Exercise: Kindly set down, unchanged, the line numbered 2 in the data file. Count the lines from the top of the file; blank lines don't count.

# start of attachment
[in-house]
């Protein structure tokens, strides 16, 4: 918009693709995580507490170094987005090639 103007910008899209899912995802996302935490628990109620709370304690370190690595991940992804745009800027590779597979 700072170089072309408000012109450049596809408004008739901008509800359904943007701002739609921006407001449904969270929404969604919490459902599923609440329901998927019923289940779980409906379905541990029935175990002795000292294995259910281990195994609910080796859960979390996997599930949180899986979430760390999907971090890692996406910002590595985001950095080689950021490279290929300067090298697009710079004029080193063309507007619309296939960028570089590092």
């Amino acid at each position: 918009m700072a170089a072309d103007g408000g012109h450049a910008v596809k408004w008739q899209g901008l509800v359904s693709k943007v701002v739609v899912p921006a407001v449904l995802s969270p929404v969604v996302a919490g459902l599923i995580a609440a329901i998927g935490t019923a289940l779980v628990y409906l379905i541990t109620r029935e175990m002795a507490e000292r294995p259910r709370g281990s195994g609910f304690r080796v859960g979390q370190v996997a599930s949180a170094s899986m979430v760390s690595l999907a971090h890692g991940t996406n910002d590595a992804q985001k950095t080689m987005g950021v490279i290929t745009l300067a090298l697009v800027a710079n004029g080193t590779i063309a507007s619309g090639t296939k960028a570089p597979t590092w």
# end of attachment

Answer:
């Protein structure tokens, strides 16, 4: 918009693709995580507490170094987005090639 103007910008899209899912995802996302935490628990109620709370304690370190690595991940992804745009800027590779597979 700072170089072309408000012109450049596809408004008739901008509800359904943007701002739609921006407001449904969270929404969604919490459902599923609440329901998927019923289940779980409906379905541990029935175990002795000292294995259910281990195994609910080796859960979390996997599930949180899986979430760390999907971090890692996406910002590595985001950095080689950021490279290929300067090298697009710079004029080193063309507007619309296939960028570089590092």